Eph 3:20:(Now to him who is able to do far more abundantly than all that we ask or think, according to the power at work within us,) 21 to him be glory in the church and in Christ Jesus throughout all generations, forever and ever. Amen.”

So while extra descriptions like these may be unnecessary for us to know who is being written about, they serve an important purpose for the author of Scripture. They are “profitable for teaching, for reproof, for correction and for training in righteousness” (2 Tim 3:16). Rather than narrowing down from a list of potential people, these extra descriptions are intentionally used by the New Testament writers to influence and shape our thinking. Noticing authorial techniques like this can make our own Bible study and preaching more focused and thoughtful.

Learn more about The Lexham High Definition New Testament at Logos.com/HDNT

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Article courtesy of Bible Study Magazine published by Faithlife Corporation. Originally published in print, Vol. 1 No. 4.

When Giants Walked the Earth

Author: Michael S. Heiser

If they haven’t read it, most people have at least heard the story of David and Goliath of Gath (“the Gittite”). The names of the hero and villain have iconic status. But how many people know anything about the giant Goliath, other than that he lost his head to a boy named David from Israel?

Second Samuel 21:15–22 and 1 Chr 20:4–8 tell us that there were other unusually tall warriors among the Philistines[1]. The lists are not identical, but putting them together we read that there were four: Saph (also called Sippai), Lahmi, Ishbi-benob, and an unnamed warrior. The descriptions are similar to that given Goliath, noting “great stature” and the dimensions of their weaponry. Unlike Goliath or any of the other named warriors, the unnamed giant is said to have six fingers on each hand and six toes on each foot. This malformation, known as polydactylism, is only mentioned in the description of this giant. The Bible does not mention it when it discusses other giant clans.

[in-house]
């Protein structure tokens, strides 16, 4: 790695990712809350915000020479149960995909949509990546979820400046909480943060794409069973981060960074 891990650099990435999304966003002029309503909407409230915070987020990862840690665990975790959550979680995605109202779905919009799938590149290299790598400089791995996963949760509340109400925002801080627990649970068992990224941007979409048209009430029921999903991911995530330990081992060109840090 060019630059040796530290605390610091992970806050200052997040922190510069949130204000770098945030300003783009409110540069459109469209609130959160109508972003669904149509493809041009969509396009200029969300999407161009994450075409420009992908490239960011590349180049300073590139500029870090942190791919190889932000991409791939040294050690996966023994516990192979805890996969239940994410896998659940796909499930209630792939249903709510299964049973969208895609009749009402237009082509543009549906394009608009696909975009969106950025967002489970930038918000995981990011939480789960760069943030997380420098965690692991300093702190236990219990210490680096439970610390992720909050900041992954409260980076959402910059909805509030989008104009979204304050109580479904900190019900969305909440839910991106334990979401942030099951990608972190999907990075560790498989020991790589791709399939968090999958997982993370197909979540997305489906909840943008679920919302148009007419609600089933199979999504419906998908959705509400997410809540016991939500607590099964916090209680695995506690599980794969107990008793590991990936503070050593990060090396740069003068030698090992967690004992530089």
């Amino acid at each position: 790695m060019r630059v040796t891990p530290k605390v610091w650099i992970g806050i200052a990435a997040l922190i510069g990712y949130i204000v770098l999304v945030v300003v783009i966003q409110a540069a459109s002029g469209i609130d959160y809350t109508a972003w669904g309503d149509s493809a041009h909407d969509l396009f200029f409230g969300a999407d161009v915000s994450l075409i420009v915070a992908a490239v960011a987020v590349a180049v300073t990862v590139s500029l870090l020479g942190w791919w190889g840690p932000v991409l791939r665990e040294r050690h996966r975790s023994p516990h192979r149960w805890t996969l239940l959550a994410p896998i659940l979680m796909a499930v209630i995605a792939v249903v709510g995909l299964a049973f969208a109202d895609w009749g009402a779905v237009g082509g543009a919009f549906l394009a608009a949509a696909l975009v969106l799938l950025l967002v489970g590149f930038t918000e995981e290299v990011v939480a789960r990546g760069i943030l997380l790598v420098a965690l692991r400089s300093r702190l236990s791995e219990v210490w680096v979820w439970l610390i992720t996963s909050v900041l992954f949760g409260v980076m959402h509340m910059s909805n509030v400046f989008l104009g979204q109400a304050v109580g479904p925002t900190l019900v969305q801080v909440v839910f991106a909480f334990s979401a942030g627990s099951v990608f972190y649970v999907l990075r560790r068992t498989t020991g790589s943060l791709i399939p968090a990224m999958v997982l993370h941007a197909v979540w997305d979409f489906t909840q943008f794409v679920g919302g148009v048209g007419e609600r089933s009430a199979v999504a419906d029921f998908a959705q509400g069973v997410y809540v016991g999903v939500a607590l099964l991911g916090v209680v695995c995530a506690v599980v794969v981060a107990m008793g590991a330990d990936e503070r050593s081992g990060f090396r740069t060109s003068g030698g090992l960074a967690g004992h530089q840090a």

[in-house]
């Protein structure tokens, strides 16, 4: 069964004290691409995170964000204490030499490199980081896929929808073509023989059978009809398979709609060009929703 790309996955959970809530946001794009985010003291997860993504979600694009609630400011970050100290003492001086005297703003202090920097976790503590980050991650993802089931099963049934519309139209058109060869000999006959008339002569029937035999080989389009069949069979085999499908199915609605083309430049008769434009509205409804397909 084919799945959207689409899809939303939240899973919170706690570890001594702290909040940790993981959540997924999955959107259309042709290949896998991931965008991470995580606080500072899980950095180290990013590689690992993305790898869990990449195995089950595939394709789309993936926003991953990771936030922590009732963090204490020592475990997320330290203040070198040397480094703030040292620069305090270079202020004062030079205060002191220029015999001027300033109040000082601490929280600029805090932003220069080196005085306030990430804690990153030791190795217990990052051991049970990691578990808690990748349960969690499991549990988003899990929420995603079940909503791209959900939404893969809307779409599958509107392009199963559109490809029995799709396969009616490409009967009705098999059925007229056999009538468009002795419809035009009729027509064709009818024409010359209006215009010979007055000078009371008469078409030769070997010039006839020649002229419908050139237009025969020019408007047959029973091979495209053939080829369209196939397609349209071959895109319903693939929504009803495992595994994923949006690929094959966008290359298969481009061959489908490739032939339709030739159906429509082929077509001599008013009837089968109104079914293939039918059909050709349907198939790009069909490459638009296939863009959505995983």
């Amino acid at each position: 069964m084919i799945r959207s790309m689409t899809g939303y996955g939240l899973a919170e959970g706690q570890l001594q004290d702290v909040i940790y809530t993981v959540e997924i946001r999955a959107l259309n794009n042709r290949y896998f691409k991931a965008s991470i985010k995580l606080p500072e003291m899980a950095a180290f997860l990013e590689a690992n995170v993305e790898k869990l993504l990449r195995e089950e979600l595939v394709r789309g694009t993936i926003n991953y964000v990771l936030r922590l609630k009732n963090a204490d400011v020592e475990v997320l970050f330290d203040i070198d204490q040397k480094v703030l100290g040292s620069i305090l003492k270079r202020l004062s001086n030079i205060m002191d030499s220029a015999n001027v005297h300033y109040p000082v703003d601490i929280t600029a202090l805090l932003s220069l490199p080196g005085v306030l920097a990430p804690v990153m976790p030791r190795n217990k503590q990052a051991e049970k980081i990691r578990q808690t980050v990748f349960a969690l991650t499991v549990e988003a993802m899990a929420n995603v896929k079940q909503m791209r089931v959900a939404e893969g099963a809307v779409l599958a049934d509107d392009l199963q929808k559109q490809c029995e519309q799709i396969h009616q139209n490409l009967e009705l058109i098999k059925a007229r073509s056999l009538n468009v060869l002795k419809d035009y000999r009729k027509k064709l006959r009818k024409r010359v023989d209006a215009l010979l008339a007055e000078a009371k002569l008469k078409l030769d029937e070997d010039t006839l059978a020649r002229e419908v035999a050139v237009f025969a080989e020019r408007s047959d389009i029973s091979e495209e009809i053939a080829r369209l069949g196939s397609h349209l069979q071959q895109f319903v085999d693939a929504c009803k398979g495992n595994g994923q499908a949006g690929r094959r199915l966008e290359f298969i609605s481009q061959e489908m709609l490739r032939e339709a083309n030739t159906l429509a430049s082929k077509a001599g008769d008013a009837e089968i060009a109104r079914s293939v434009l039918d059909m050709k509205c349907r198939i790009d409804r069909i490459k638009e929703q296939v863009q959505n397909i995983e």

Wait a minute—giant clans?

There are several people groups described as giants or among whom giants lived in the Old Testament:[2]

1. There are the Anakim, who are descendants from the Nephilim mentioned in Gen 6:1–4 (compare Num 13:33), and whom the people of Israel encountered under Moses, and later under Joshua (Num 13:22–33; Josh 15:13–14).

2. At one time, before the children of Israel traveled through the Transjordan, the land to the east of the Jordan River was heavily populated with tall people known as Emim (Deut 2:10–11) and the Zamzummim, also called the Zuzim (Deut 2:20).

3. The Amorites, another group that stood in the way of Israel claiming the Promised Land, is described as being exceptionally tall (Amos 2:9–10).

4. Lastly, there were the Rephaim, which are mentioned nearly twenty times, most often in association with the conquest of the Promised Land, when Moses encountered king Og of Bashan, whose bed measured to thirteen feet in length (Deut 2:11, 20–22; 3:11–13; Josh 12:4; 13:13).

Goliath was Rephaim. He and the four giant warriors listed alongside him are descended from rapha (פהר) in Gath (2 Sam 21:22; 1 Chr 20:8). If rapha is interpreted as a proper name, Rapha, then the four warriors were all brothers of Goliath. The biblical text does not actually say this. Only one of these men, Lahmi, is specifically said to be the brother of Goliath. Therefore, it is best to translate the term as “giants” or “Rephaim” as many English translations do.

Some of the Rephaim giants survived the wars of Moses and Joshua and their descendants settled in the Philistine city of Gath. The other warriors who accompanied Goliath may not have been brothers, but they were all part of an enduring and unusual lineage that challenged Israel for their land and opposed their God.